New pill could halve alcohol intake

Scientists have developed a new pill which could stop people drinking so much

Scientists have unveiled a new drug that could radically aid the treatment of alcohol dependence.

Unlike previous medicines that cause the user to become ill when drinking alcohol, Nalmefene works by blocking the mechanisms in the brain that give pleasure from drinking.

Although it is yet to be licensed, clinical trials by developers Lundbeck have so far shown that subjects reduced their alcohol intake by more than half while taking the drug alongside counselling.

‘Reducing alcohol consumption to safer levels can be a realistic and practical treatment goal for people who are dependent on alcohol,’ says Dr David Collier of Barts and the London School of Medicine, Queen Mary University of London.

‘Abstinenceis the right option for many people, but not everyone wants to do that, and in those that do try, it helps only about half of them.’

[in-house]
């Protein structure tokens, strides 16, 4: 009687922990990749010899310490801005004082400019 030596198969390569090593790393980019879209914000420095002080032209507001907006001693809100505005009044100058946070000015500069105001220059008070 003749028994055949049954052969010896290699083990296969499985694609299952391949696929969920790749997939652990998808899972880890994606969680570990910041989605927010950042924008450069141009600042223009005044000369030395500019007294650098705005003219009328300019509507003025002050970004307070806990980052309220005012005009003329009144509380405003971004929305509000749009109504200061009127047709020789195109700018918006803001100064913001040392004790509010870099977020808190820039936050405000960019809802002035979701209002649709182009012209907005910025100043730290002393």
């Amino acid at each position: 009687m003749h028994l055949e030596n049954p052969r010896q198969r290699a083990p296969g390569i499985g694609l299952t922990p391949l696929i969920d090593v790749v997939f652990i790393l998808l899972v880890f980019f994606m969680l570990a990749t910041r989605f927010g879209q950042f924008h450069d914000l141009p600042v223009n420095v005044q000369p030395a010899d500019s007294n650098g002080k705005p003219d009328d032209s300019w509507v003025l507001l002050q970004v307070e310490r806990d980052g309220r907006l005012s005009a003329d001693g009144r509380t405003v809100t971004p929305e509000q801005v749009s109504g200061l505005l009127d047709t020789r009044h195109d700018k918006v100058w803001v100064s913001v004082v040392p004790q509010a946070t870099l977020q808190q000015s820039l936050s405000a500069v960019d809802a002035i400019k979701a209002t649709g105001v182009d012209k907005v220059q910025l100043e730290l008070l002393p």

The drug will only be taken when addicts are in a position to be tempted, and will offer a combination of medication and counselling to the 1.6 million alcoholics who are currently not receiving treatment.

Government guidelines say that in order to avoid health risks, women should not drink more than two to three unitsof alcohol per day, while for men the limit is three to four

Andrew Langford, Chief Executive of the British Liver Trust says: ‘Many feel that they need to drink just to feel normal, increasing potential negative effects on their physical and emotional health.’

The results of the trials, presented at the European Psychiatric Association congress in Prague, found that over six months the average amount of alcohol consumed per day was reduced from the equivalent of a bottle of wine to the same amount as a large glass.

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